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Natural Gas Notebook - Industry Organization

At its inception, the vertically integrated company (VIC) was the prominent form of organizational structure in the natural gas industry. In this kind of organization, a single operator controls the entire utility value chain, from exploration and production to transmission and distribution to end-users. The main drive for the emergence of VIC’s must be sought in the low energy density (kWh/m3) of natural gas relative to liquid fuels. In fact the energy content of natural gas is almost 1000 times less than that of crudes.

The result is that the investment in gas transportation, being capital intensive, required both the reduction of business uncertainties at the interfaces along the supply chain and the cost reduction through economy of scale.

The large scale gives to transport and distribution systems the characteristic of natural monopoly since a single operator can supply energy at lower cost relative to the sum of costs borne by a number of small companies each one contributing only partially to the overall offer.

Owing the gas grid, the VIC’s were in the position to exclude competing suppliers from the use of the transmission infrastructure, and preventing any competition they could rely on the broad customer base needed to raise the certain cash flows required to remunerate the large invested capital and to cover the debt service.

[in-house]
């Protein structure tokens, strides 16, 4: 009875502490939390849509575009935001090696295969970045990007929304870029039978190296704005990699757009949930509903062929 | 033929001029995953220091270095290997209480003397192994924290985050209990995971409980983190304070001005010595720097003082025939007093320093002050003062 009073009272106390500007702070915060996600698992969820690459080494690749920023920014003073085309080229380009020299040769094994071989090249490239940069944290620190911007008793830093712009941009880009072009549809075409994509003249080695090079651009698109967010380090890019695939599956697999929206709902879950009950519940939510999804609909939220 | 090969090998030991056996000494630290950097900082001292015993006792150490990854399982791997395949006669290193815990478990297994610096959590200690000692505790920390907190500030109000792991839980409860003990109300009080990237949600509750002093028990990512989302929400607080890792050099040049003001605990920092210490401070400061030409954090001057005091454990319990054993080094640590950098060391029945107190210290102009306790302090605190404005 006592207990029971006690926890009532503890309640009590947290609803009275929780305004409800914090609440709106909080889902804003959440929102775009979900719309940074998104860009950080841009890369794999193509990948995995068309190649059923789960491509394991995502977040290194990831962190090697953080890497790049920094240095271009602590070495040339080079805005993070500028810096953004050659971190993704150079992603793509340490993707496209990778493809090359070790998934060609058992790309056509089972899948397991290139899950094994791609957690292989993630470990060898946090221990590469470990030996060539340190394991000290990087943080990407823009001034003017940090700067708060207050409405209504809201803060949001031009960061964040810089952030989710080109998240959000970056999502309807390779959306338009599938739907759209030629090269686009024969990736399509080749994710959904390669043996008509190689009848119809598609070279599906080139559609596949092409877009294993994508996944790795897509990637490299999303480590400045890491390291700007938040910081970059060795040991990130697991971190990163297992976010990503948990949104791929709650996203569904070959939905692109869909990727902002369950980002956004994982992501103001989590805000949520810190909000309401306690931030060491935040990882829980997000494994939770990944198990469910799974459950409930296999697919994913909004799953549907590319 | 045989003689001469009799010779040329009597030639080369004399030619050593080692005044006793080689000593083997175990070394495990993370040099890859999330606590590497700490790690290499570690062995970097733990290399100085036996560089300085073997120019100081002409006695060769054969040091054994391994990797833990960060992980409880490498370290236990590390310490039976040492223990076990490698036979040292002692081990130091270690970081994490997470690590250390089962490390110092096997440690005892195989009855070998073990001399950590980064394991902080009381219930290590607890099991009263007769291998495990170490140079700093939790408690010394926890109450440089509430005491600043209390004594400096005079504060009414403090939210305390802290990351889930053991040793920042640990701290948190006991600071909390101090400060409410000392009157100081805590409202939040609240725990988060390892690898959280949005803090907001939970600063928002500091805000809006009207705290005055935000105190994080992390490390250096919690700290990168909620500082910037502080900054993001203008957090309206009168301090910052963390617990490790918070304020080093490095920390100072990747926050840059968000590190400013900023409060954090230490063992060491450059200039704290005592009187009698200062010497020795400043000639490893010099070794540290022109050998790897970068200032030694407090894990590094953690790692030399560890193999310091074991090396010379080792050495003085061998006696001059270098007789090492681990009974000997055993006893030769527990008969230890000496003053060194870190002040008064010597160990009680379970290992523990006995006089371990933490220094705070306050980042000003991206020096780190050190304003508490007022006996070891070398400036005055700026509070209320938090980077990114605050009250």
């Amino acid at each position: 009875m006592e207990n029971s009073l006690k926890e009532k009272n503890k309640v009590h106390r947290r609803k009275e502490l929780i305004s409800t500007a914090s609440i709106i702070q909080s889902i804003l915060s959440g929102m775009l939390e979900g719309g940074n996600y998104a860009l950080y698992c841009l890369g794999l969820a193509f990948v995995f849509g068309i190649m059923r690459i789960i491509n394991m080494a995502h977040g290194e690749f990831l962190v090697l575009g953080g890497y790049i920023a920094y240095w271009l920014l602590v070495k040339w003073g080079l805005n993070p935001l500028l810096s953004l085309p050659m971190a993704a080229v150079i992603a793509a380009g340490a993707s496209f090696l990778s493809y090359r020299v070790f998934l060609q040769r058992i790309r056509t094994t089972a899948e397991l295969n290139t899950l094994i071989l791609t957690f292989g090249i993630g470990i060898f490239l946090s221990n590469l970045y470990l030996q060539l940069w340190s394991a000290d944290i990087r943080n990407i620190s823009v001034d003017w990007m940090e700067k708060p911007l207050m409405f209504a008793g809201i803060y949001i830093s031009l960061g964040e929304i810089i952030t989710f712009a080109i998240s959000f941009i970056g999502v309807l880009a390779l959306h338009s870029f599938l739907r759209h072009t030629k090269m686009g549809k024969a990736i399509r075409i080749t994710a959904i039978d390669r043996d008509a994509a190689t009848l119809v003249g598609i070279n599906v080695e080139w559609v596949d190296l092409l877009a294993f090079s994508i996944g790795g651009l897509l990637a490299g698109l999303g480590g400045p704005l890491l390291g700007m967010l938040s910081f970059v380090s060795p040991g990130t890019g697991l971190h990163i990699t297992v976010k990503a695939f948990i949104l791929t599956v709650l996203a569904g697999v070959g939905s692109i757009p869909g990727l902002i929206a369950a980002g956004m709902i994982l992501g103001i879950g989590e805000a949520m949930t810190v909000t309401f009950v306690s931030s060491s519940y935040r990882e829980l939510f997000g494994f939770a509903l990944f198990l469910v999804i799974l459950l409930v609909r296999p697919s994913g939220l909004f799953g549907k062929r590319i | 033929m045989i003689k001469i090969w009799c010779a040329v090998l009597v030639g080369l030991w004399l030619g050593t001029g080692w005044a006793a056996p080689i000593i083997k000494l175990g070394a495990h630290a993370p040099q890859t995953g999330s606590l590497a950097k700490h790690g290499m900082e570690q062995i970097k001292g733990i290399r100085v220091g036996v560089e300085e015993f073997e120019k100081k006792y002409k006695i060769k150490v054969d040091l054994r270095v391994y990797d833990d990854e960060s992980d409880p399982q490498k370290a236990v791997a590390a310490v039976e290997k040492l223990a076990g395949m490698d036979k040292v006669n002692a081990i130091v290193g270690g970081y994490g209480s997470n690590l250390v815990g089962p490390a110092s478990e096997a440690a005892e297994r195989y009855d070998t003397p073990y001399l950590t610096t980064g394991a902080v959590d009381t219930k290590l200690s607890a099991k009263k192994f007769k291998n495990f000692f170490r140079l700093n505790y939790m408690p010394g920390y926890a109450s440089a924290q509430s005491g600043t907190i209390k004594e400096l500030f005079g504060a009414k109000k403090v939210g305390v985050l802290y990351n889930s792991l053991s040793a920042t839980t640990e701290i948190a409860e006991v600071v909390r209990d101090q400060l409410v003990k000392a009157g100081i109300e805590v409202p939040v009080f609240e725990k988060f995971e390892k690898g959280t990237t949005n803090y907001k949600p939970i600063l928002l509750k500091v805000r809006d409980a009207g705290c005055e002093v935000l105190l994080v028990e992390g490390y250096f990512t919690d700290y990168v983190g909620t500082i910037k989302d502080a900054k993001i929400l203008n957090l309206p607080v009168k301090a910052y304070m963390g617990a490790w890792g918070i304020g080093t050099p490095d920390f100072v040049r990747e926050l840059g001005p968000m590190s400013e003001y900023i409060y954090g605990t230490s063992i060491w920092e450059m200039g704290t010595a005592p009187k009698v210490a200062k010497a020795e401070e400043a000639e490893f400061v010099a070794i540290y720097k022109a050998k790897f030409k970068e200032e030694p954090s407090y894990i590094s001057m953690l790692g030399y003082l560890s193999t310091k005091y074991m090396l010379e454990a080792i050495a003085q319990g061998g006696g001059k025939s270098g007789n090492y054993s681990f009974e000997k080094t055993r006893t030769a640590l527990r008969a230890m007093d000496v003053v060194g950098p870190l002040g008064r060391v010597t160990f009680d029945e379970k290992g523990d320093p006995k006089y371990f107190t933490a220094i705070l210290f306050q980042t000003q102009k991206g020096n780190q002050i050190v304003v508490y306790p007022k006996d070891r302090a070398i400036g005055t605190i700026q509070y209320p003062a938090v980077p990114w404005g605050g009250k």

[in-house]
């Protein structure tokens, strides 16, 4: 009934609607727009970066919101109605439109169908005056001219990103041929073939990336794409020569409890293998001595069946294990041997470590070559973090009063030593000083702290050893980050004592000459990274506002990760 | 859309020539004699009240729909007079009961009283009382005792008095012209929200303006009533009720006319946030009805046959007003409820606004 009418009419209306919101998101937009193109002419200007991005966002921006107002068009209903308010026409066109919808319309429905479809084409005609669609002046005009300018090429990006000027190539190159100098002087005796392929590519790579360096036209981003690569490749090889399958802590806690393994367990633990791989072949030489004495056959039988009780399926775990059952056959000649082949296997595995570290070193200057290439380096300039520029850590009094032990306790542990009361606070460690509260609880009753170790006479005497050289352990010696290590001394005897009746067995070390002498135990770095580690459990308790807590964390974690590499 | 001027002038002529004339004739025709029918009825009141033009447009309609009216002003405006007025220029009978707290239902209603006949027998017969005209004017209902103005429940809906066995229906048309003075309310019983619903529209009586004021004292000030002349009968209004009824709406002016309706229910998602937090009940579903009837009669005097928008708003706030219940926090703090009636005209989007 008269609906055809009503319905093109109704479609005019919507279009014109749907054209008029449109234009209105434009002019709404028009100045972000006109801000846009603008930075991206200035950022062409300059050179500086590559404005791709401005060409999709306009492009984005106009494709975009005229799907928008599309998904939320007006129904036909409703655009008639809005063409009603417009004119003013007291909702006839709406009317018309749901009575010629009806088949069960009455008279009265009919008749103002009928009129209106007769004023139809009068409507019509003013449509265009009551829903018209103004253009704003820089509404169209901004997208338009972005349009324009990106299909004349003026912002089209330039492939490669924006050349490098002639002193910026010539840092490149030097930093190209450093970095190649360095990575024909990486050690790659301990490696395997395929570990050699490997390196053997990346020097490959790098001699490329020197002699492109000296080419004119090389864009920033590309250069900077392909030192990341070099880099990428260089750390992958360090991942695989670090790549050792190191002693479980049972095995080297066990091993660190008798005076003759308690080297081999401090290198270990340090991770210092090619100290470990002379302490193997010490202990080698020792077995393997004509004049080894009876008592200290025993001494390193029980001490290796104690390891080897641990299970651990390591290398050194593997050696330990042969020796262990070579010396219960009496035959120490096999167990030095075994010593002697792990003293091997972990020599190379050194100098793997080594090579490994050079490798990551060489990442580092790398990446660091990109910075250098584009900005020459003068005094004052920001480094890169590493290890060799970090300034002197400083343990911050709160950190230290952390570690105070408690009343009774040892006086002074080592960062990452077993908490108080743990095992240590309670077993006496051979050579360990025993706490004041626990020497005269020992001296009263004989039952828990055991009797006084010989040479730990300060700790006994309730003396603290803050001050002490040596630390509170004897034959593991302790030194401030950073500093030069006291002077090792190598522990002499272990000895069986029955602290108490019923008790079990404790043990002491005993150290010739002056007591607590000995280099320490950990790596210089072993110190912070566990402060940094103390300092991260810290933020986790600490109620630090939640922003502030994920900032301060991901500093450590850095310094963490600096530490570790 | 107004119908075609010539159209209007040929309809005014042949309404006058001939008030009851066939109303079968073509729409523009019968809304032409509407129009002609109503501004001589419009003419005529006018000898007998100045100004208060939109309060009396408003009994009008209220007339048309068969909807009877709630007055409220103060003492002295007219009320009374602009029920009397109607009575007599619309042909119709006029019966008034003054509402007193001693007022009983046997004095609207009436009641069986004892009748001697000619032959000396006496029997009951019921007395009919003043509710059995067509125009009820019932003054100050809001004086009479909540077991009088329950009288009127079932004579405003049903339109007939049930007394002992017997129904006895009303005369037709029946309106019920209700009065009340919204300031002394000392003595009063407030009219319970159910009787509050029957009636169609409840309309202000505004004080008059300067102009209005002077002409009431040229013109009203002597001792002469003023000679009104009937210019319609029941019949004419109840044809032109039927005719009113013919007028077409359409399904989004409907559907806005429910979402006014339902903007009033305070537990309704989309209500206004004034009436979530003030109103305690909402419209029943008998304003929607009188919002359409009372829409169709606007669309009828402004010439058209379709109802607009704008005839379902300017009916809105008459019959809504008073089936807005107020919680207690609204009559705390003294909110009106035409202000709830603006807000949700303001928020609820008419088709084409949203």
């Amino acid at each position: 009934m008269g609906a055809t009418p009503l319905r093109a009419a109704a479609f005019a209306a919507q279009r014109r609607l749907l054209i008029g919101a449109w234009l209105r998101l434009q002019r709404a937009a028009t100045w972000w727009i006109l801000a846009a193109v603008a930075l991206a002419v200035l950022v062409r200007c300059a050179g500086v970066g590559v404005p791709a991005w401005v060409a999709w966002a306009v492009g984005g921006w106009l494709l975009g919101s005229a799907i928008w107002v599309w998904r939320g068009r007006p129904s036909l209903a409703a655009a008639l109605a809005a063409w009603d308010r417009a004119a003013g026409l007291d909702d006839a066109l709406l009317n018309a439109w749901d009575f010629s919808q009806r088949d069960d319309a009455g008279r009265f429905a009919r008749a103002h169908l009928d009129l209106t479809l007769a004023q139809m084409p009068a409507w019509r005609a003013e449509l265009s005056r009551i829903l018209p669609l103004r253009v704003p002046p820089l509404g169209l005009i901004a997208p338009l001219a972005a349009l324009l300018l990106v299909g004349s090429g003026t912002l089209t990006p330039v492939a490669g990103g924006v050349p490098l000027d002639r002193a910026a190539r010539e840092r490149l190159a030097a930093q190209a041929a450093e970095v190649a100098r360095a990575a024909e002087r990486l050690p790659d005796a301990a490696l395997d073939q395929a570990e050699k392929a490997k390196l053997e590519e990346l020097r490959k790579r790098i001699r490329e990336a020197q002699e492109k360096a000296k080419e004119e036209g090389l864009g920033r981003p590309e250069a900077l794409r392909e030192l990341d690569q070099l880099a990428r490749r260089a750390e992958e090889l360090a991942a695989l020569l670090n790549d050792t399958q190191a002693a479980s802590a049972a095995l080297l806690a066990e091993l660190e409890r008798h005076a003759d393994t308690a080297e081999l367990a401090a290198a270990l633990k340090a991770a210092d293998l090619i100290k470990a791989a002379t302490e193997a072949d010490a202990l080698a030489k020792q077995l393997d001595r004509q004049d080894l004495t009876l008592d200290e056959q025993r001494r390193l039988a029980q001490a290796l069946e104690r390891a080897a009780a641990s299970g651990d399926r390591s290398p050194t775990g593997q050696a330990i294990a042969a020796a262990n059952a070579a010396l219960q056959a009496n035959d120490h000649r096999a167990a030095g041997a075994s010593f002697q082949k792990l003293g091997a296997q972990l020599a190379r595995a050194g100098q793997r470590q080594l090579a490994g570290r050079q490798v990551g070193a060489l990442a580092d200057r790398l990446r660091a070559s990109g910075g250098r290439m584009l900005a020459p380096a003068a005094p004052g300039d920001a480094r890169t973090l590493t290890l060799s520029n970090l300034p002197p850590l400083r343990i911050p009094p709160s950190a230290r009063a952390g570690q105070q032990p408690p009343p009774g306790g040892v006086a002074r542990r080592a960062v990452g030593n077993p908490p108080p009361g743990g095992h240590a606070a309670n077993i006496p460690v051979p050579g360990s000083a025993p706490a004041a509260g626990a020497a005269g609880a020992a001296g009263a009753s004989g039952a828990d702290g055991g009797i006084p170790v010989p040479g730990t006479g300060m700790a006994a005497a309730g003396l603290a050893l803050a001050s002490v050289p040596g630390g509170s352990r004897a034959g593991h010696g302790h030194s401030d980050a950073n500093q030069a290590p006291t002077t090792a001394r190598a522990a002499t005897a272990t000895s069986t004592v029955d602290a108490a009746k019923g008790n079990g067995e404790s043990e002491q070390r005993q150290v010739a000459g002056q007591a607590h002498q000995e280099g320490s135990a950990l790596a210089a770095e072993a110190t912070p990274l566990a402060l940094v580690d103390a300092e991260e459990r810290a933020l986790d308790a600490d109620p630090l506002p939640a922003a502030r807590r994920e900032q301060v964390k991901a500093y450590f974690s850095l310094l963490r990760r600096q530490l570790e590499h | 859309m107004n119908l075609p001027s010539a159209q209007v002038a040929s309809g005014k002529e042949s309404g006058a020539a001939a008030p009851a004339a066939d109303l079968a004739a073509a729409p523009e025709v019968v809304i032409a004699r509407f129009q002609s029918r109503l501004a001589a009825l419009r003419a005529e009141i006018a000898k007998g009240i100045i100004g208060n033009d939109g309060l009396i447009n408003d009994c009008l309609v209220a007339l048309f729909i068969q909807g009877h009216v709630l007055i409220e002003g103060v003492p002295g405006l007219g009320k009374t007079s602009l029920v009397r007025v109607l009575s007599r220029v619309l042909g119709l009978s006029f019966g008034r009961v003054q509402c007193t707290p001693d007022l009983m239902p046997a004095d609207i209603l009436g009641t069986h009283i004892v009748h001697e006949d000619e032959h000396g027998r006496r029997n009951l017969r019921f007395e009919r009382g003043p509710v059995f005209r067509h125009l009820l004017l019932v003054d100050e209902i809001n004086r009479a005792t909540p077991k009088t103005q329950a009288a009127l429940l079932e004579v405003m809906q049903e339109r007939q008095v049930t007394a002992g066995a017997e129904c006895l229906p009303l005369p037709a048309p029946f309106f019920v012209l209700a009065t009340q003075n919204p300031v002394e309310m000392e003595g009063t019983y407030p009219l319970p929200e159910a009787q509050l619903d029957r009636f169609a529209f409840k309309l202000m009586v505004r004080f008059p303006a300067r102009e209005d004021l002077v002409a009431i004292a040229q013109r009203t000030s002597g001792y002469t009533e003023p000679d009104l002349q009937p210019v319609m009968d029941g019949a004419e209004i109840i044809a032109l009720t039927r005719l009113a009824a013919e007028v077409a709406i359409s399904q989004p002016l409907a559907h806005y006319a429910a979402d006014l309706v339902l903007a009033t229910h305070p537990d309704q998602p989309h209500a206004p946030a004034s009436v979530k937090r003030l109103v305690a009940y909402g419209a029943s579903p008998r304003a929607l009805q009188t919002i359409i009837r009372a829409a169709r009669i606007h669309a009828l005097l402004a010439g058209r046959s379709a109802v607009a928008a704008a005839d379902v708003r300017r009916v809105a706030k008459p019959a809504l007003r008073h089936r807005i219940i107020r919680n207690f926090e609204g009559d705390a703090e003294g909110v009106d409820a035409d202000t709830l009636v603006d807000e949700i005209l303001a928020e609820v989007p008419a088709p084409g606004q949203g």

Because of their natural monopoly character, the gas transmission and distribution system have been regulated either as public utility or as government monopoly. Political systems generally promoted the formation of large vertical integrated companies to pursuit the following public utility objectives:

i. Reasonable prices for energy

ii.   Consumers access to the utility also in less profitable areas (in exchange of incentives and subsidies)

iii.   Long term strategic investments in the public interest.

In the 70’s, the steep raise of energy prices, due to the oil crisis (triggered by the Yom Kippur War and Iranian Revolution) set in motion a significant demand of  natural gas. The gas prices control at wellhead set forth by regulatory authorities brought about supply shortages resulting in soaring utility bills. An increasing number of industrialized countries, most notably those owing abundant resources, launched liberalization policies to implement market mechanisms to promote competition, costs reduction and increasing efficiency. The liberalization process entailed the progressive dismantling of the vertically integrated companies.

Dislodging the wellhead price control was the very first phase of the liberalization process followed by the opening of markets to allow competing operators for the access (third party access, TPA) to gas transmission infrastructures so to spark the competition mechanism. The key element to achieve said objective is the so called unbundling that means separation of the transport infrastructures ownership from their operation.

By and large, the unbundling can be achieved according to three different separation models.

1.       Ownership unbundling.

The distribution systems are being sold to an independent operator upon which the seller have no stewardship control. The major drawback of this model is the weakening of domestic companies relative to large international supplier which are often state-owned, monopolistic companies. In these cases, the energy security of the importer countries becomes vulnerable. 

2 – Independent System Operator (ISO)

The infrastructure property remains in the hands of the former integrated companies, but its operation is entrusted to an independent legal entity subject to stick monitoring by a regulatory body. The lack of integration of regional networks is reportedly the result of infrastructure ownership retaining by the former monopolists. 

3 – Independent Transmission Operator (ITO).